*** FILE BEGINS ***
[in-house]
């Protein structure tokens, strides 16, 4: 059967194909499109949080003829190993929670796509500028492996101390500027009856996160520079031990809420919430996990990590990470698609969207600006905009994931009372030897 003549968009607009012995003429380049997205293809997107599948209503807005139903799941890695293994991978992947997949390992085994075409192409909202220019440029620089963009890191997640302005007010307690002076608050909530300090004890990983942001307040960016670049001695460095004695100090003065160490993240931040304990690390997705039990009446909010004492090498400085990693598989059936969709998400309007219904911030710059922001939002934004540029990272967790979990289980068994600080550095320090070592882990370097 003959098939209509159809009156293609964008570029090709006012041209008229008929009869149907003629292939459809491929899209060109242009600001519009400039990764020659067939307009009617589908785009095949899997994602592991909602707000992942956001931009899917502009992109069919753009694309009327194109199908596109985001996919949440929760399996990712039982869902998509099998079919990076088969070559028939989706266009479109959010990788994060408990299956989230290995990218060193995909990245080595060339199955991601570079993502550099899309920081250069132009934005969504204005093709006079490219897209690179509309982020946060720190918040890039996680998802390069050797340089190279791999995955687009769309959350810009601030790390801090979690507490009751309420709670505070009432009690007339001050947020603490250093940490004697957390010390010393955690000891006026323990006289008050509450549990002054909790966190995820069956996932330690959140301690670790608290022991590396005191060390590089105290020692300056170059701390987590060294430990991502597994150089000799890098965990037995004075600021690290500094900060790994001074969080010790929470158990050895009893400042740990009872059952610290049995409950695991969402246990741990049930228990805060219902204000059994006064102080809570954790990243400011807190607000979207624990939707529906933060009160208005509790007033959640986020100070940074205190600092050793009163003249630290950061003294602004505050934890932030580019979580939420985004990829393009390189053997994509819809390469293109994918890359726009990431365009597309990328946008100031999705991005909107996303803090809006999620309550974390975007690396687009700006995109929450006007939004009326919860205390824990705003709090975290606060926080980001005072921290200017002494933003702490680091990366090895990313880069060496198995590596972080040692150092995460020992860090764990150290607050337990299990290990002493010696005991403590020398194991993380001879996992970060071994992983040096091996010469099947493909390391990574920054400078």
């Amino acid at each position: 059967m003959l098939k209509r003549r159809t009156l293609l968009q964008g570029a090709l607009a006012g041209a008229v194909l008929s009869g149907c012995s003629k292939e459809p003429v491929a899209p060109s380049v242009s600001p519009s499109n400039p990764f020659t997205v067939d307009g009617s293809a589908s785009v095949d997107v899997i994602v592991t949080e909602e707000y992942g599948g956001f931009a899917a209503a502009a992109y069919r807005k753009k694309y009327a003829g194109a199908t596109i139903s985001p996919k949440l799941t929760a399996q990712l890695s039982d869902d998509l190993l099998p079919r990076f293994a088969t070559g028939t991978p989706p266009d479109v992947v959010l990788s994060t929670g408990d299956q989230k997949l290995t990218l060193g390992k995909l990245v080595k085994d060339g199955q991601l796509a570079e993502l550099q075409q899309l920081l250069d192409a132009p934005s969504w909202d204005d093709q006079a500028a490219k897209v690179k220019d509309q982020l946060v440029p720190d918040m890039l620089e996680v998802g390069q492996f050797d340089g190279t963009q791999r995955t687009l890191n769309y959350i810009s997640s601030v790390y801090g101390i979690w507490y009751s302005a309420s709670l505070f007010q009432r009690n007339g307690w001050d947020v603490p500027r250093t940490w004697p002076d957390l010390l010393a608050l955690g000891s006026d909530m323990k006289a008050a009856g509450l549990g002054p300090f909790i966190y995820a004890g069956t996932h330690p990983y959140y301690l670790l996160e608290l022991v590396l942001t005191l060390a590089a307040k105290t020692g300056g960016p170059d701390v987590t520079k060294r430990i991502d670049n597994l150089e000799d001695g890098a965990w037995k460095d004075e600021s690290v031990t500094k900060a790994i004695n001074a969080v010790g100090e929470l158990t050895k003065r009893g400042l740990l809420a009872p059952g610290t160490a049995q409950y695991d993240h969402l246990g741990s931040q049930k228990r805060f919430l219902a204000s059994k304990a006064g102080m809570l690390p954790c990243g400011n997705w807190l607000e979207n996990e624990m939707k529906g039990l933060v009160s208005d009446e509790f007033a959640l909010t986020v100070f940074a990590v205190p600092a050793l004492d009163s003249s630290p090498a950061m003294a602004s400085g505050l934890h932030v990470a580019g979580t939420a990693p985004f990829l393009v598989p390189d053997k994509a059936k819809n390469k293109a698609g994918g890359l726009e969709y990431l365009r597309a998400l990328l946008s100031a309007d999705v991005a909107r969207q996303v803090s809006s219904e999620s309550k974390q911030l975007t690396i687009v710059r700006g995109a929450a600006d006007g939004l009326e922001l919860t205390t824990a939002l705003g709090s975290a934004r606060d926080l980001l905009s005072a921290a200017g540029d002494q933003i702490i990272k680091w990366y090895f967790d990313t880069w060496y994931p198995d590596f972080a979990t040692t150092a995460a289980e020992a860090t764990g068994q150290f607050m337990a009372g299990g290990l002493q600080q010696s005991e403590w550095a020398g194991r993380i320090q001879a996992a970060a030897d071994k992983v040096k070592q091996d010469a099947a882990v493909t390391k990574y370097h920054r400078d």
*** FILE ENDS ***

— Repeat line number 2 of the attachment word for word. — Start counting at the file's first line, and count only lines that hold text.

């Protein structure tokens, strides 16, 4: 059967194909499109949080003829190993929670796509500028492996101390500027009856996160520079031990809420919430996990990590990470698609969207600006905009994931009372030897 003549968009607009012995003429380049997205293809997107599948209503807005139903799941890695293994991978992947997949390992085994075409192409909202220019440029620089963009890191997640302005007010307690002076608050909530300090004890990983942001307040960016670049001695460095004695100090003065160490993240931040304990690390997705039990009446909010004492090498400085990693598989059936969709998400309007219904911030710059922001939002934004540029990272967790979990289980068994600080550095320090070592882990370097 003959098939209509159809009156293609964008570029090709006012041209008229008929009869149907003629292939459809491929899209060109242009600001519009400039990764020659067939307009009617589908785009095949899997994602592991909602707000992942956001931009899917502009992109069919753009694309009327194109199908596109985001996919949440929760399996990712039982869902998509099998079919990076088969070559028939989706266009479109959010990788994060408990299956989230290995990218060193995909990245080595060339199955991601570079993502550099899309920081250069132009934005969504204005093709006079490219897209690179509309982020946060720190918040890039996680998802390069050797340089190279791999995955687009769309959350810009601030790390801090979690507490009751309420709670505070009432009690007339001050947020603490250093940490004697957390010390010393955690000891006026323990006289008050509450549990002054909790966190995820069956996932330690959140301690670790608290022991590396005191060390590089105290020692300056170059701390987590060294430990991502597994150089000799890098965990037995004075600021690290500094900060790994001074969080010790929470158990050895009893400042740990009872059952610290049995409950695991969402246990741990049930228990805060219902204000059994006064102080809570954790990243400011807190607000979207624990939707529906933060009160208005509790007033959640986020100070940074205190600092050793009163003249630290950061003294602004505050934890932030580019979580939420985004990829393009390189053997994509819809390469293109994918890359726009990431365009597309990328946008100031999705991005909107996303803090809006999620309550974390975007690396687009700006995109929450006007939004009326919860205390824990705003709090975290606060926080980001005072921290200017002494933003702490680091990366090895990313880069060496198995590596972080040692150092995460020992860090764990150290607050337990299990290990002493010696005991403590020398194991993380001879996992970060071994992983040096091996010469099947493909390391990574920054400078």